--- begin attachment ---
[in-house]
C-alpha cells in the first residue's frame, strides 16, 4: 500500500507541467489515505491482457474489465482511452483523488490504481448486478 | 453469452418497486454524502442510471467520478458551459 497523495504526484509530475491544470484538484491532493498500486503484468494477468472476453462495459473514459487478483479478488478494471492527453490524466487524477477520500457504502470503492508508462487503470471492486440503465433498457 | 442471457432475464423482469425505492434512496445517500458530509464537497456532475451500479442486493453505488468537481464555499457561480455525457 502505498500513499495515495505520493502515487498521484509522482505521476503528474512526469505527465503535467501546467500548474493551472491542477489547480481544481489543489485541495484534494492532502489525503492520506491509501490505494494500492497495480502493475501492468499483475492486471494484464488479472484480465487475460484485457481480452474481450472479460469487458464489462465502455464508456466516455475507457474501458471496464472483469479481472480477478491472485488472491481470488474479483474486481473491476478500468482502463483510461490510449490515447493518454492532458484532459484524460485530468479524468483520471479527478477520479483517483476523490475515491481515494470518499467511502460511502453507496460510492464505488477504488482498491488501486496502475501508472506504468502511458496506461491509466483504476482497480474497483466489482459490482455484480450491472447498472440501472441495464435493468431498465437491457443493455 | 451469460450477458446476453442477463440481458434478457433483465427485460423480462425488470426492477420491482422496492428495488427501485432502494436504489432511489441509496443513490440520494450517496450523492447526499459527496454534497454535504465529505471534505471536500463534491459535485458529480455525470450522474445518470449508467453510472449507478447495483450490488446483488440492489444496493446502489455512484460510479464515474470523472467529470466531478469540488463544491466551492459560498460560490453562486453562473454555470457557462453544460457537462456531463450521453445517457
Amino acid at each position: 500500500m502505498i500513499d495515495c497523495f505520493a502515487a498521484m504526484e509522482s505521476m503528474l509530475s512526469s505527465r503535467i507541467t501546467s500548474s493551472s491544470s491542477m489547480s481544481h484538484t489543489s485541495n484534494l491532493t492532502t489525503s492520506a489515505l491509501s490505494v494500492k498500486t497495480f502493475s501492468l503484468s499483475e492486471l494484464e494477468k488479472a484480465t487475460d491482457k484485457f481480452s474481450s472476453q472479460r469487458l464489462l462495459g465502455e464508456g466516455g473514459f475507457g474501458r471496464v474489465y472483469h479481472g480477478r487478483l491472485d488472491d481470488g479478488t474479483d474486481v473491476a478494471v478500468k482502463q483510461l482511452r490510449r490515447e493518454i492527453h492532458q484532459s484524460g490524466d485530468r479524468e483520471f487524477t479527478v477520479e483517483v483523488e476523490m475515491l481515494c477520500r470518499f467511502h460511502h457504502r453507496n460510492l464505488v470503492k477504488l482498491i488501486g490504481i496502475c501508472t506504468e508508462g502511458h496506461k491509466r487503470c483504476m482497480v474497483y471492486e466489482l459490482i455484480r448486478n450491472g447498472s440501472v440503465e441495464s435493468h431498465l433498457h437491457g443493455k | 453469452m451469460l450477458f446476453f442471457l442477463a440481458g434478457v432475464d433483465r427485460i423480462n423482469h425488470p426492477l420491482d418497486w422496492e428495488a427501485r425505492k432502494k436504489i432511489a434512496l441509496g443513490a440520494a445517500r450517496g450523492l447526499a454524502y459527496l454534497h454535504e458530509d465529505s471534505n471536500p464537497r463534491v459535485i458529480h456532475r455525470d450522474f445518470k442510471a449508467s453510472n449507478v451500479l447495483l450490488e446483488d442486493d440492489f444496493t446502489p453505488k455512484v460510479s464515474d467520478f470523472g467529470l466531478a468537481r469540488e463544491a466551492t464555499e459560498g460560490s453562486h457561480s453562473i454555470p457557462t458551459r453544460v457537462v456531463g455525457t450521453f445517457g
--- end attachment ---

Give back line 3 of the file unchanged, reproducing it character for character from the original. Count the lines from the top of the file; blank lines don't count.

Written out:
Amino acid at each position: 500500500m502505498i500513499d495515495c497523495f505520493a502515487a498521484m504526484e509522482s505521476m503528474l509530475s512526469s505527465r503535467i507541467t501546467s500548474s493551472s491544470s491542477m489547480s481544481h484538484t489543489s485541495n484534494l491532493t492532502t489525503s492520506a489515505l491509501s490505494v494500492k498500486t497495480f502493475s501492468l503484468s499483475e492486471l494484464e494477468k488479472a484480465t487475460d491482457k484485457f481480452s474481450s472476453q472479460r469487458l464489462l462495459g465502455e464508456g466516455g473514459f475507457g474501458r471496464v474489465y472483469h479481472g480477478r487478483l491472485d488472491d481470488g479478488t474479483d474486481v473491476a478494471v478500468k482502463q483510461l482511452r490510449r490515447e493518454i492527453h492532458q484532459s484524460g490524466d485530468r479524468e483520471f487524477t479527478v477520479e483517483v483523488e476523490m475515491l481515494c477520500r470518499f467511502h460511502h457504502r453507496n460510492l464505488v470503492k477504488l482498491i488501486g490504481i496502475c501508472t506504468e508508462g502511458h496506461k491509466r487503470c483504476m482497480v474497483y471492486e466489482l459490482i455484480r448486478n450491472g447498472s440501472v440503465e441495464s435493468h431498465l433498457h437491457g443493455k | 453469452m451469460l450477458f446476453f442471457l442477463a440481458g434478457v432475464d433483465r427485460i423480462n423482469h425488470p426492477l420491482d418497486w422496492e428495488a427501485r425505492k432502494k436504489i432511489a434512496l441509496g443513490a440520494a445517500r450517496g450523492l447526499a454524502y459527496l454534497h454535504e458530509d465529505s471534505n471536500p464537497r463534491v459535485i458529480h456532475r455525470d450522474f445518470k442510471a449508467s453510472n449507478v451500479l447495483l450490488e446483488d442486493d440492489f444496493t446502489p453505488k455512484v460510479s464515474d467520478f470523472g467529470l466531478a468537481r469540488e463544491a466551492t464555499e459560498g460560490s453562486h457561480s453562473i454555470p457557462t458551459r453544460v457537462v456531463g455525457t450521453f445517457g